The Dance Dance Revolution series has enjoyed a great deal of success in Japan for years now, both at home and in the arcades, with half a dozen different versions of the game and a handful of spin-offs and rip-offs. In 2000, Dance Dance Revolution USA hit US arcades, showing us what we've been missing out on. Now, Konami has brought this distinctive arcade title to the PlayStation.
Unlike PaRappa the Rapper or Bust-A-Groove, Dance Dance Revolution is a dancing game in the true sense of the term. Using a large dance mat, you dance by stepping on four directional buttons in time with onscreen cues. Four columns of directional arrows that scroll to the top of the screen represent the cues. Once a moving arrow reaches the stationary row of arrows at the top of the screen, you step on the corresponding arrow on the pad. The number of points you score is affected by how good your timing is and how long you can go without missing a step. If you miss too many steps, your game ends. The learning curve can be fairly long, and for those who need the extra hand-holding, a training mode is included. There is also the diet mode, which was originally introduced in the Japanese release, Dance Dance Revolution 3rd Mix. This mode lets you know how many calories you're burning while playing the game. It's a weird addition, and its accuracy is highly questionable. And while you can theoretically play Dance Dance Revolution without a dance pad, you'd be cheating yourself out of most of the fun. As with Samba de Amigo, the special controller is an absolute necessity here.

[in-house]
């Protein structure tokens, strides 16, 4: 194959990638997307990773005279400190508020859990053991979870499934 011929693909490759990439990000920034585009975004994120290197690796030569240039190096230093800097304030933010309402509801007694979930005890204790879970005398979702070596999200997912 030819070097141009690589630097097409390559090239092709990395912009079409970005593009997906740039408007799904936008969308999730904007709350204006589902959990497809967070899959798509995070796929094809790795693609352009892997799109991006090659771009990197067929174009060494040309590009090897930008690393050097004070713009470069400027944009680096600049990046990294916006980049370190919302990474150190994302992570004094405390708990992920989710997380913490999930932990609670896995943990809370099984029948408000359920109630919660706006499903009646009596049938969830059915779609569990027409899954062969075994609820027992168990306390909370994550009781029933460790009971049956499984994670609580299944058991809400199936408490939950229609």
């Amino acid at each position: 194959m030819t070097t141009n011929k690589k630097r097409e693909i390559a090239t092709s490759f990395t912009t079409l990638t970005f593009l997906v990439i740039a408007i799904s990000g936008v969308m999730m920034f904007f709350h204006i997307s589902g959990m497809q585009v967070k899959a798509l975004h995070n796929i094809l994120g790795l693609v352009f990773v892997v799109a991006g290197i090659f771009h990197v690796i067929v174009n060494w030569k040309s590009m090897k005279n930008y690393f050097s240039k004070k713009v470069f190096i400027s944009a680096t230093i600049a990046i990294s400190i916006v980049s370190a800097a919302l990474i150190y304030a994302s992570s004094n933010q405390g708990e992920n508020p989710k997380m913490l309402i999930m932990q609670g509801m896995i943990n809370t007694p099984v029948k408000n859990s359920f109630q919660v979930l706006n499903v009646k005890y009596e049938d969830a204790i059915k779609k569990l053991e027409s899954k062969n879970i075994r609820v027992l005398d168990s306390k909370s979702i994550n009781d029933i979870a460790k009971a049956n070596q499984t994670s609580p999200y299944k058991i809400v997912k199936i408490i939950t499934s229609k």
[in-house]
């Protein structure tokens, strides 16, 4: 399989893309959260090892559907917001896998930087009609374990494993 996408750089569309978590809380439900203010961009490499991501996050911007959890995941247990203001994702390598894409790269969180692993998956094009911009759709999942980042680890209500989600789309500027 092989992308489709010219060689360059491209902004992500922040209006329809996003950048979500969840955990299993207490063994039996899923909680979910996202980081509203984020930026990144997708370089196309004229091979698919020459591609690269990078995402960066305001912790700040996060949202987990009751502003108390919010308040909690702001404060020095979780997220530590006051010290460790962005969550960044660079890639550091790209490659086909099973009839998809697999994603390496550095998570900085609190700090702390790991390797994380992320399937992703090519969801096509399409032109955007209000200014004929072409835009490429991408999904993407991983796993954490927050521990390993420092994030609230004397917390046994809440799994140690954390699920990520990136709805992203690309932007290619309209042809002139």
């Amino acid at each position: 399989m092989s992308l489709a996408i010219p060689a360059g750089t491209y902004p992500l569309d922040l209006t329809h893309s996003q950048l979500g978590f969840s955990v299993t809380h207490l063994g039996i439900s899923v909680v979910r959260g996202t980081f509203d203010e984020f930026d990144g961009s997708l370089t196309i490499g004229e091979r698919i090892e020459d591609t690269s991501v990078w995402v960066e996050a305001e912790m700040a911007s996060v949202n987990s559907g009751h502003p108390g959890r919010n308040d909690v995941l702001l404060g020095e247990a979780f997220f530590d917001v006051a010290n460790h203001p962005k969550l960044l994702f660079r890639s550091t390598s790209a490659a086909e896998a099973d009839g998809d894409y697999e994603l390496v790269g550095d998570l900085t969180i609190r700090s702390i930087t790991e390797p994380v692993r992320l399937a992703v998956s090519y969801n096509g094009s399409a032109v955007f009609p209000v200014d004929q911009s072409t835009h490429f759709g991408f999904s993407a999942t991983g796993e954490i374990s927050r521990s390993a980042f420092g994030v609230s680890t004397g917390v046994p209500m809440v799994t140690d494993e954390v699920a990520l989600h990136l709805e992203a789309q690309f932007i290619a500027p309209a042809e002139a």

Of course, all of this dancing would be pointless if there weren't some good music to dance to, and Dance Dance Revolution has this area more than covered. It represents a sort of greatest hits collection of past DDR games, with some of the catchier songs from the game's history all rolled into a single package. The bulk of the game's music is ultrafluffy techno-pop, though it touches on a number of different varieties of dance music, including Latin, house, and reggae. There are a few recognizable tracks, such as a techno cover of "Smoke on the Water", as well as "El Ritmo Tropical," which also appeared in Samba de Amigo, but the soundtrack will likely be an entirely new experience for most players. The soundtrack contains 27 different songs right off the bat, so it pretty much guarantees that you'll be tired from dancing before you're tired of the music.
Dance Dance Revolution is no graphical dynamo, but this is no incredible loss. Your concentration will likely be so focused on forthcoming arrows that you won't be paying much attention to the polygonal dancers and psychedelic images floating through the background--though this makes for decent eye candy for spectators.
Import-savvy PlayStation owners who already have Japanese versions of Dance Dance Revolution may want to pass on the US release of DDR, since it doesn't break any new ground for the series. However, for the rest of us, Dance Dance Revolution is a great introduction to a truly unique series with incredibly addictive gameplay and a soundtrack that will have you humming for days.